Multimodal Therapies Including Allogenic Stem Cells for Treatment of Keratopathies in California Sea Lion (Zalophus californianus) Pups
IAAAM 2016
Lara S. Garman1*; Jenny M. Meegan1, Eric D. Jensen2; Betsy A. Lutmerding1; Carolina R. Le-Bert1; Cynthia R. Smith1; Carmen M.H. Colitz3; Doug W. Esson4
1National Marine Mammal Foundation, San Diego, CA, USA; 2U.S. Navy Marine Mammal Program, San Diego, CA, USA; 3All Animal Eye Care Clinic, Jupiter, FL, USA; 4Eye Care for Animals, Tustin, CA, USA


Keratopathies are reported in managed and wild California sea lions and have been treated by multiple methodologies.1-7 Over the course of one month, four California sea lion (Zalophus californianus) pups presented with varying severities of ocular keratopathies. Three animals developed bullous keratopathies and one animal developed bilateral severe diffuse corneal edema. Despite conducting multiple diagnostics to determine the etiology, the cause of this cluster of keratopathies remains unknown. Differential diagnoses included otariid keratopathy, trauma, infection (bacterial, viral, fungal), and immune mediated.

Oral antibiotics, analgesic and anti-inflammatory medications were used initially. Due to minimal response to therapy, thorough exams of the anterior segments of the eyes were completed under general anesthesia. Dexmedetomidine was used to decrease ventral deviation of the cornea under anesthesia. Treatment modalities used directly on the eye while under anesthesia included topical and subconjunctival allogenic stem cells, as well as subconjunctival platelet rich plasma. Once animals were conditioned to receive topical eye medications, antimicrobials, anti-inflammatories, and immune modulators were added to the treatment protocol.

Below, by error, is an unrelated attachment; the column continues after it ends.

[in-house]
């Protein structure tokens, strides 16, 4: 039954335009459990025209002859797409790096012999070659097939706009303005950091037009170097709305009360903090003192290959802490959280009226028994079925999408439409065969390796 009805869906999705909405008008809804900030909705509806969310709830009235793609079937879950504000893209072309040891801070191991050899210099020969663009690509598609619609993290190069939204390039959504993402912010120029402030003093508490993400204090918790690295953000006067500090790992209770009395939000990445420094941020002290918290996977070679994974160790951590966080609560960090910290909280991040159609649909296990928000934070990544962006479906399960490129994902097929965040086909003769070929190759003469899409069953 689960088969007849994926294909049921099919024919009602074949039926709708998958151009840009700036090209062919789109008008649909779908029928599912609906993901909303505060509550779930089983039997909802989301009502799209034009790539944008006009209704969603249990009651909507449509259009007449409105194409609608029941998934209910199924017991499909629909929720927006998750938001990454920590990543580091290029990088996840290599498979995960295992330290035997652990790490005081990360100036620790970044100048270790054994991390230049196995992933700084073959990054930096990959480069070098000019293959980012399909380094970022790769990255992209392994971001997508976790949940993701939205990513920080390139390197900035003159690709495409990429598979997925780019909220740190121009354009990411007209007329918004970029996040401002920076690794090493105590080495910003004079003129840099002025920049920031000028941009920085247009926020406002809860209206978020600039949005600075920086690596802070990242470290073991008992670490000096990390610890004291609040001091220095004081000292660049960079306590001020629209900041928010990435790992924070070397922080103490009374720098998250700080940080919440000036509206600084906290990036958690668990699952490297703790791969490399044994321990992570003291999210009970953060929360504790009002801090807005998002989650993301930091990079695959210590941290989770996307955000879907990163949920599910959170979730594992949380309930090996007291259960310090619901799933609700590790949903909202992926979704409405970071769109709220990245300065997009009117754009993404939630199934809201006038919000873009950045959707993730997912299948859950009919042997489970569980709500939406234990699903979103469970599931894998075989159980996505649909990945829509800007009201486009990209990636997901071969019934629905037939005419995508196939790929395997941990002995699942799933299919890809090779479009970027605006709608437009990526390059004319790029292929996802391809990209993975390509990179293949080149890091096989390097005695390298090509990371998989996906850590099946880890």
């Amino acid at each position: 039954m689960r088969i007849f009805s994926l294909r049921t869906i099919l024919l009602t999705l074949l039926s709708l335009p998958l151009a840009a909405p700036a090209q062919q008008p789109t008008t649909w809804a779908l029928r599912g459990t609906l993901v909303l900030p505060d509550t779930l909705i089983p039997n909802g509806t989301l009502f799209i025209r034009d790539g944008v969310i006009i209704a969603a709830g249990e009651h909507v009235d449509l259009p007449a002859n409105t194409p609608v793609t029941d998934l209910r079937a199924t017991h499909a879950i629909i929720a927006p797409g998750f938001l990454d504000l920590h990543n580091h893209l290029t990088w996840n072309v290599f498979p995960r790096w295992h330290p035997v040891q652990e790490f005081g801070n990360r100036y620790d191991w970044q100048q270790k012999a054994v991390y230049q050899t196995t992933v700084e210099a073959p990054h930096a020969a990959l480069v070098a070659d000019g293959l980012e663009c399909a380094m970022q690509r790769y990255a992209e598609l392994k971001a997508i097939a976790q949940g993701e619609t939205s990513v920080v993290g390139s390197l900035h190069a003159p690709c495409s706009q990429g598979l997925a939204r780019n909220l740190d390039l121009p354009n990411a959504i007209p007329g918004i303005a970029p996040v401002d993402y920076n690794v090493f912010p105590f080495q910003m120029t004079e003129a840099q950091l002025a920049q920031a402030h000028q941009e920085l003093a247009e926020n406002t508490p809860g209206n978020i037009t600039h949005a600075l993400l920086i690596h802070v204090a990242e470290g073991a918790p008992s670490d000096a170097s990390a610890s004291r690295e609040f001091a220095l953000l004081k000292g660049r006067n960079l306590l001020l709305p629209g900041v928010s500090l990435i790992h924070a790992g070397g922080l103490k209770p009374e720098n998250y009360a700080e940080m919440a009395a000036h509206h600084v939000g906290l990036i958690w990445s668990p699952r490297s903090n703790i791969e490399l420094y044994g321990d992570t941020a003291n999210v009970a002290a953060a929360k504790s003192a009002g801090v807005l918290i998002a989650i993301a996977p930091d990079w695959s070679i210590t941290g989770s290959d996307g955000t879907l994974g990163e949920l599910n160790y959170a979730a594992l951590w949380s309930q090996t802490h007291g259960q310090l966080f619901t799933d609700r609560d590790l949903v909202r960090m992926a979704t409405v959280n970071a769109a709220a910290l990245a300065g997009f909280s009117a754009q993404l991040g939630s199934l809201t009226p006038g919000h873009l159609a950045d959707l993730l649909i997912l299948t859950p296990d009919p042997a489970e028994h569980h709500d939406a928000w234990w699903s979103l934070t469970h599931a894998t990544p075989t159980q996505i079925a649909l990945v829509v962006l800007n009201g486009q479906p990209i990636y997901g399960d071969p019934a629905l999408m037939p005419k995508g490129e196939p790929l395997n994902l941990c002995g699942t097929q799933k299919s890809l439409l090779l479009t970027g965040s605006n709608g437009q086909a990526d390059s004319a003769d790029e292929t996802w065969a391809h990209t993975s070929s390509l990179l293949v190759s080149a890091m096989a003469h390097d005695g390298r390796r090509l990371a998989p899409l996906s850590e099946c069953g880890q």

In the case of the severe diffuse corneal edema, significant peripheral corneal clearing was seen within two days of the initial subconjunctival stem cell injection. In all cases, keratopathy improvement was seen following stem cell and/or PRP injection. The use of multiple modalities, especially the stem cell and PRP injections, improved recovery time and limited corneal scarring in these cases. For significant keratopathies, multimodal therapies should be considered as a viable option when managing corneal disease in young pinnipeds.


The authors would like to thank our colleagues at the Navy Marine Mammal Program and the National Marine Mammal Foundation. Special thanks to the U.S. Army Veterinary Corp for their dedicated service and support; Risa Daniels, Celeste Parry, Chris Hammell and Kevin Carlin for their help with diagnostic sampling and data collection; and Dr. Stephanie Venn-Watson and Dr. Sam Ridgway for expertise and guidance.

* Presenting author

Literature References

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7.  Gage LJ, Negrini S, Hollingsworth. Serial corneal debridement for the treatment of a persistent corneal non-healing ulcer in a trained California sea lion (Zalophus californianus). In: IAAAM 34th Annual Conference Proceedings; 2003; Waikoloa, HI.


Speaker Information
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Lara S. Garman, DVM
National Marine Mammal Foundation
San Diego, CA, USA

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